Thursday, October 7, 2010

October - the month of causes...

Tomorrow morning is the first morning of the Susan G. Koman 3Day, which about 10 years ago was the Avon Breast Cancer 3Day and may one day be a walk commemorating the fact that because of these two great organizations there is no more need to walk for 3 days to educate the world about breast cancer in men and woman.

But this month is more than breast cancer month. It is also anti-bullying month. (And probably a month dedicated to a few more things including costumes, harvests and new years.) So, why am I writing about this particular subject. Well, because - as most of us introverts who are into arts or math or science or anything not considered "normal" - I experienced bullying. Now, did I experience it in a way that would make me want to kill myself? No, but that may have more to do with the fact that regardless of how I was bullied I always knew that I would not be in the same place as the bully for very long. Hey, it's one advantage to being a military brat!

So, why is today different? Because today the world is so much smaller than the world was in the 80s when the biggest issue I had with a bully was having a penny or two thrown at me in the high school hallways to see if I would pick it up because I was Jewish. (Yeah, that really happened.) Today bullying happens on this wonderful tool called the Internet which sends said bullying out into the world to be online forever and ever and ever potentially affecting someone for life.

What do I mean by affecting someone for life? How about - affecting their opportunity to be private if they wish? Or killing their chances at that dream job? Or maybe, unfortunately, causing them such great anguish they decide to harm themselves in someway that they cannot come back from.

There has been a lot of attention on suicides which may have been initiated by bullying behavior in the past year, mostly sex related bullying (i.e. - outing individuals and sexting), and the rise in suicide has been tragic. Those of us who were children and young adults before the advent of easy to use world wide, instant communication like to say "Suicide is a permanent solution to a temporary problem!"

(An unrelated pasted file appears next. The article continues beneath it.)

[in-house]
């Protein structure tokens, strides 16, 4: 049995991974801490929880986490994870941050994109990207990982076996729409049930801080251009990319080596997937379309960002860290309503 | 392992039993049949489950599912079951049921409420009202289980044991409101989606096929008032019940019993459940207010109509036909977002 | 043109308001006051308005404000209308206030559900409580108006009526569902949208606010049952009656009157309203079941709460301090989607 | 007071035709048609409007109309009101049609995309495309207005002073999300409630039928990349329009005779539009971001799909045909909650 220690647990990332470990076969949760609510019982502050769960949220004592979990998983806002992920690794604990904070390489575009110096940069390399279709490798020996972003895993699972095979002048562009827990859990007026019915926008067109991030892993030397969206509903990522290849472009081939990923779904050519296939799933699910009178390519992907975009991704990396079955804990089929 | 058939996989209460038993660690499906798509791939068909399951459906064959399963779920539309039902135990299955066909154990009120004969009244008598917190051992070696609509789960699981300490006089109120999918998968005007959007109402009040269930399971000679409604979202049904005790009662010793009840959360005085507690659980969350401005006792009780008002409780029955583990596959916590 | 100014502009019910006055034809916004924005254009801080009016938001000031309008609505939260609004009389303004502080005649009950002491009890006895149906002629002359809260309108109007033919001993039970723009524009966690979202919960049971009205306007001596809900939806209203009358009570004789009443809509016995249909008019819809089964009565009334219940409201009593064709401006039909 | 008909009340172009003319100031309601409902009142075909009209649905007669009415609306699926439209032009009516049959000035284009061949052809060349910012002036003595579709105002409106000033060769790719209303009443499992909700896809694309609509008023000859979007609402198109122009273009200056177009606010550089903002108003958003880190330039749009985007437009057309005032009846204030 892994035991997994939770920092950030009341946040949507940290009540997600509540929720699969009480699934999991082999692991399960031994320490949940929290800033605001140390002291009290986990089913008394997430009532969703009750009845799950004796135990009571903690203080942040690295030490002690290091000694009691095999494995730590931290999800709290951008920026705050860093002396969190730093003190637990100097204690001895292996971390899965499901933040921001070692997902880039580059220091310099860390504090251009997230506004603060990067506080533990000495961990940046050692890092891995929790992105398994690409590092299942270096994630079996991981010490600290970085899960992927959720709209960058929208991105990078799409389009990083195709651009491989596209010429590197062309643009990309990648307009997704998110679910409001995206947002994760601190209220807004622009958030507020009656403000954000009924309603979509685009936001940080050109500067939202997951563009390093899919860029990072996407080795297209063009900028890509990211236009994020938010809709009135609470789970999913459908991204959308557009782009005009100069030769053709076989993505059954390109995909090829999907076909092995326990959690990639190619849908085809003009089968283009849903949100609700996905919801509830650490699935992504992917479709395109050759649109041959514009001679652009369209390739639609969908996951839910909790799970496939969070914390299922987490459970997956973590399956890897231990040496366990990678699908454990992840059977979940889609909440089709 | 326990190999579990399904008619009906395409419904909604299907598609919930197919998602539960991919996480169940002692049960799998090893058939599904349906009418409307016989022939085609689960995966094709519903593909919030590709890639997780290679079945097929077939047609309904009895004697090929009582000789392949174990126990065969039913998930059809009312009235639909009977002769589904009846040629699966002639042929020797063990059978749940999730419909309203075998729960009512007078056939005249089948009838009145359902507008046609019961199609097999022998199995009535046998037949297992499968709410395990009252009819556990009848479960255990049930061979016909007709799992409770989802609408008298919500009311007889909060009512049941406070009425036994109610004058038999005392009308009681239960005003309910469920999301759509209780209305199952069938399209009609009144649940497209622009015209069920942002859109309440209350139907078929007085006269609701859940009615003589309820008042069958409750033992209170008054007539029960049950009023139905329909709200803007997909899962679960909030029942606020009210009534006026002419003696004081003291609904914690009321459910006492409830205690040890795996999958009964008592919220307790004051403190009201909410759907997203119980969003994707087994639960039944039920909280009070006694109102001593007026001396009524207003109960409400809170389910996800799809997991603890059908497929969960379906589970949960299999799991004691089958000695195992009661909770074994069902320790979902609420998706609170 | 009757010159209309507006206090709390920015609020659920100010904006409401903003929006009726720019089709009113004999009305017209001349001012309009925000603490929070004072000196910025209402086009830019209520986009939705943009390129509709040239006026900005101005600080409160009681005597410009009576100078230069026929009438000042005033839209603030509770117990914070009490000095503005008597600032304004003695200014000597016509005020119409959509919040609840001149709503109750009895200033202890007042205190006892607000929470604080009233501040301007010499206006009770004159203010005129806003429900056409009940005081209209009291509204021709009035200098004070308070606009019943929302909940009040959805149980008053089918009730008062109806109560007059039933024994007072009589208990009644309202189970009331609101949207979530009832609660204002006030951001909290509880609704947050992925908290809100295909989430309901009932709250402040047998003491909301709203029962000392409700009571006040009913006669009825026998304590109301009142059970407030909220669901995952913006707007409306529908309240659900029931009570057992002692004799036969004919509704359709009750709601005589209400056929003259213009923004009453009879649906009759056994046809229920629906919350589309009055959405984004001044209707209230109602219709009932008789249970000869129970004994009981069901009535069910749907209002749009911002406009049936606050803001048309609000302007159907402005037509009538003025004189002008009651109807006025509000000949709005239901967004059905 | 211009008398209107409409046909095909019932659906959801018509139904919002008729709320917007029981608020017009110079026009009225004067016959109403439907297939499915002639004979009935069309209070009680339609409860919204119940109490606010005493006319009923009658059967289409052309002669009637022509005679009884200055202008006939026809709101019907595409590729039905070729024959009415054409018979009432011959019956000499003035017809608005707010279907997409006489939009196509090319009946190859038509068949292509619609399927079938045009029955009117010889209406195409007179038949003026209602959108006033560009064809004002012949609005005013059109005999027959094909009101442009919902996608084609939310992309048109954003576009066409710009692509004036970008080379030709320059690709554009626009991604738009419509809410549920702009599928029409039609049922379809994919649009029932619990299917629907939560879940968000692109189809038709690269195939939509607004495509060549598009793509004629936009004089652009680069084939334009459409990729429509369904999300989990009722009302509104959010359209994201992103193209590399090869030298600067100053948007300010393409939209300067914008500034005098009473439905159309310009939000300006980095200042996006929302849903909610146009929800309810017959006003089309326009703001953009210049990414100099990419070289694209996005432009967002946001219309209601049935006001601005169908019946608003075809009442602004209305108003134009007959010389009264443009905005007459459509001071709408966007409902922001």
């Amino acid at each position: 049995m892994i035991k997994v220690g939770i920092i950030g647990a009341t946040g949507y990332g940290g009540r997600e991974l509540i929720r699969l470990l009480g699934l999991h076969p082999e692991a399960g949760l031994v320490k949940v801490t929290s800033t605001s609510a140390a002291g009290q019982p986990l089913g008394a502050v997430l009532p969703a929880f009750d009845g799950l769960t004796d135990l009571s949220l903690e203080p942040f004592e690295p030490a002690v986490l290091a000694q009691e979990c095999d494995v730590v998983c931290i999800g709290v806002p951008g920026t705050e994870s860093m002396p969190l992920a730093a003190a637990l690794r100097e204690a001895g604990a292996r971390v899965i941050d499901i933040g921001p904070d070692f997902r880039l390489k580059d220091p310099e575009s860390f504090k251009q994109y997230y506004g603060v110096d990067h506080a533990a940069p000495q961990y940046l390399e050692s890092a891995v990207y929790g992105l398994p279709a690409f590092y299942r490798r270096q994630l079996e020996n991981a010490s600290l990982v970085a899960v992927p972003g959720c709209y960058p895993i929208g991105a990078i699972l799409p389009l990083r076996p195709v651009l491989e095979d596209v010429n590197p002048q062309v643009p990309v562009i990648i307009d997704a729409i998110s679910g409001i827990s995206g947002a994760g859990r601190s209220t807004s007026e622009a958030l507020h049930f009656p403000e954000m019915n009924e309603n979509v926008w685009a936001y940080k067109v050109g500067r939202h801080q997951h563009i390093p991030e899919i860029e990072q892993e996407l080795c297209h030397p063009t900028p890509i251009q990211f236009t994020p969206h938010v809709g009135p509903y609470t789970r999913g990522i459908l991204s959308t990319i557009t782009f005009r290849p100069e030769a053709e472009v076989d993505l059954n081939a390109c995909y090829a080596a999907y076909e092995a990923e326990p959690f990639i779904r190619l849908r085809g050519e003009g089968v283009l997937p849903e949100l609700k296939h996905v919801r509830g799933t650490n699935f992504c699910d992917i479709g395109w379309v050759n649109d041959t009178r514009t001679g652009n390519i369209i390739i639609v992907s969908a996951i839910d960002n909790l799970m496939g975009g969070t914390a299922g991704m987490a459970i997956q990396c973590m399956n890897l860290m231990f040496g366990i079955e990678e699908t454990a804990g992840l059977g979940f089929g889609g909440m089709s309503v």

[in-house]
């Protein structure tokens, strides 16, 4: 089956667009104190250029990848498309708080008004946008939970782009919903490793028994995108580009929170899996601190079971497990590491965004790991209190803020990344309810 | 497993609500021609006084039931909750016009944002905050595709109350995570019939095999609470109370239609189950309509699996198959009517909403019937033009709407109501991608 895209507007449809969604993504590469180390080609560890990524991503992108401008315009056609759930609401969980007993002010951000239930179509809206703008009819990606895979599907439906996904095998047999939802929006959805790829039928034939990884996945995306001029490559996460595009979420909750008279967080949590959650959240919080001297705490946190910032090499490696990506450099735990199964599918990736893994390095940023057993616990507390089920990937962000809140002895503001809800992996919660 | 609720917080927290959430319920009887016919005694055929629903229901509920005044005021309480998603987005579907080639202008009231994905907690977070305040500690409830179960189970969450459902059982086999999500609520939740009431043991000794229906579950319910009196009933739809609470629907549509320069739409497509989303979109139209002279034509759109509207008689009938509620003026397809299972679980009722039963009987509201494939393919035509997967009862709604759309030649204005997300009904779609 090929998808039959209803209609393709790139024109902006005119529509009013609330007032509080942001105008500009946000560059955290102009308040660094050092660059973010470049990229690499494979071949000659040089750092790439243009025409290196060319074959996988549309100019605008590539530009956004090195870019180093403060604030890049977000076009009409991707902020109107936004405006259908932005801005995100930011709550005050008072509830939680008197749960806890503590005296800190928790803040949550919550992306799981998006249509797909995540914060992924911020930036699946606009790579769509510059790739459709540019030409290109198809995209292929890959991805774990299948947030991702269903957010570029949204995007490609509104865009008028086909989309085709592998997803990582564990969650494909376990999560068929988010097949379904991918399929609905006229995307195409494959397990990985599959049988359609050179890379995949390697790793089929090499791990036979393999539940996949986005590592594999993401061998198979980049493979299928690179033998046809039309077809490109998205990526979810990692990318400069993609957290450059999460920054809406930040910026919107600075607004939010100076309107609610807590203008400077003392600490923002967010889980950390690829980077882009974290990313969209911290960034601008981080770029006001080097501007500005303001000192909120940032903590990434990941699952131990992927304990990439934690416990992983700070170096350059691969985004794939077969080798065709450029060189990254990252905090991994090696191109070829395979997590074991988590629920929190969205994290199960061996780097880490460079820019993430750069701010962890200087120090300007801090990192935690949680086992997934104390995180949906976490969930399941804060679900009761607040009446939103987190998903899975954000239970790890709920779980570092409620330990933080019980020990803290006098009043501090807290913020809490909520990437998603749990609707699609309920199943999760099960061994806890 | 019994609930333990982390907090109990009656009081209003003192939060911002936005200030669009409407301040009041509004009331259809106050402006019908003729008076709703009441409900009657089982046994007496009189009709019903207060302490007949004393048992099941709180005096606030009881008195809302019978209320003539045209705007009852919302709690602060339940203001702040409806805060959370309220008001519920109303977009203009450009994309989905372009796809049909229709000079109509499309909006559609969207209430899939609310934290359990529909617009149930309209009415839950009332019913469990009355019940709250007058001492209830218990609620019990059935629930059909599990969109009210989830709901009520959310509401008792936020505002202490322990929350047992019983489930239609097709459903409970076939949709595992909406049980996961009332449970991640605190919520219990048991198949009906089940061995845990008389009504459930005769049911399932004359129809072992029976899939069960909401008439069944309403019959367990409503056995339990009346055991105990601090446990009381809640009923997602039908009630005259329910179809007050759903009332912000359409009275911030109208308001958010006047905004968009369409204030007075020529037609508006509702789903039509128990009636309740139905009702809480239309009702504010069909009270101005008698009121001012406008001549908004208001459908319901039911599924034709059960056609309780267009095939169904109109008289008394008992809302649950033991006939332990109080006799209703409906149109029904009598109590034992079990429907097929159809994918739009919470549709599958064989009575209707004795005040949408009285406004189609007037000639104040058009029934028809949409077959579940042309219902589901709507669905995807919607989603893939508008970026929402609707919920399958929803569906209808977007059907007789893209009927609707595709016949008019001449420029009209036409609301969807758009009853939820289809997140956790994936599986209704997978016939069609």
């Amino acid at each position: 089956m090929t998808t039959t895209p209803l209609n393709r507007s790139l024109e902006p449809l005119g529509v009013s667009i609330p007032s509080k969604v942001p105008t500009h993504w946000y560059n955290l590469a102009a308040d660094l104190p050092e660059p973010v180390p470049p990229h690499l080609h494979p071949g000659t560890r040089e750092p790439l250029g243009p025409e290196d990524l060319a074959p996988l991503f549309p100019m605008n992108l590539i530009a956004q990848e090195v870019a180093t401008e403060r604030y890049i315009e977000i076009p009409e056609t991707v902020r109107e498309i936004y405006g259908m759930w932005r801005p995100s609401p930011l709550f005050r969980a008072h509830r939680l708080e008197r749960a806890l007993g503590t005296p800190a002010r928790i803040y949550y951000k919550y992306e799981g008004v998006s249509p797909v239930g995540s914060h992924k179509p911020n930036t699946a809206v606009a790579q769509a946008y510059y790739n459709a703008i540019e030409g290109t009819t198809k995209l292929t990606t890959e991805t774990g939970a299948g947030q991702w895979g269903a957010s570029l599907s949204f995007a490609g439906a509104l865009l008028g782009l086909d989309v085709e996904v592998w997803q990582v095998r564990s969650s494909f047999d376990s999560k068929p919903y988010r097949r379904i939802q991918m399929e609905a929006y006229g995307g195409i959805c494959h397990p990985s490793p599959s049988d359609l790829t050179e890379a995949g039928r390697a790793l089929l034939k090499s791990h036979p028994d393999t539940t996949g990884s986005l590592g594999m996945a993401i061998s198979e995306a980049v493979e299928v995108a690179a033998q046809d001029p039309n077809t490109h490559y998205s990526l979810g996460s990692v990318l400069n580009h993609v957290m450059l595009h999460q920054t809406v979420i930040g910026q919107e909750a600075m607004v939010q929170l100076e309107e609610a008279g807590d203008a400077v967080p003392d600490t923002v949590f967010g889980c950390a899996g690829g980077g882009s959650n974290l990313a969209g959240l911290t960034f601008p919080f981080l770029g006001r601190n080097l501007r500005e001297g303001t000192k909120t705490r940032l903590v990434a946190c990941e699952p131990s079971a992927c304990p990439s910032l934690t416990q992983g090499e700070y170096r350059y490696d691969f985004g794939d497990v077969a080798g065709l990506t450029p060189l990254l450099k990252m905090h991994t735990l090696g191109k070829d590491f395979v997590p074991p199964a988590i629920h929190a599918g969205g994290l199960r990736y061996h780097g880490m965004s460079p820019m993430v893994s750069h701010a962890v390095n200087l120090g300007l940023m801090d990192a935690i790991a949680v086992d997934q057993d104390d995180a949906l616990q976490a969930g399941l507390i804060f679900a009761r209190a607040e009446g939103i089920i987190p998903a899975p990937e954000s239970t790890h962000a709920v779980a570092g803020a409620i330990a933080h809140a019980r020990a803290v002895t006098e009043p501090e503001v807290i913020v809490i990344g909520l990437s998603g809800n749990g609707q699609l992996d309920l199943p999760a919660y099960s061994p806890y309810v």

But what if the problem isn't temporary anymore? How can you escape something that has been posted online and then reposted, and reposted and reposted again? Even if the original post is taken down there is still the chance that someone, somewhere has a copy of the file and it may come back to haunt you in the future.

There's a great scene in one of my favorite movies, "Notting Hill." In it Anna Scott, played by Julia Roberts, is chased by a choice she made in the past. As a young actress struggling to make it in Hollywood, Anna chose to do a racy photo shoot which, it turns out, included some racy film as well. In this case it was the British press who did the bullying by following her everywhere just to get a photo. Anna tries to gain sanctuary at William Thacker's home but ends up being located. The argument that ensues deals with perspective and exactly how long photos of their morning after will last. It's Anna's line that strikes me as appropriate here, but this portion of the scene may give us all some perspective on just how long something, once published, will last:

"William: Today's newspapers will be lining tomorrow's waste paper bins.

Anna: Excuse me?

William: Well you know, it's just one day. Tomorrow today's papers will all be thrown out.

Anna: You really don't get it. This story will be filed. Anytime anyone writes anything about me, they'll dig up these photos. Newspapers last forever. I'll regret this forever."

So, while we have now shown without a doubt that newspapers do not in fact last forever, their content does. As does the content unleashed on the Internet in any form.

But so do words and actions on the playground, or in a mom's group, or in the hallway at work or school. Sticks and stones may break out bones, but words will last forever.

Remember that the next time you start to say something you wouldn't want said about yourself. Especially in front of your children. I know I will.

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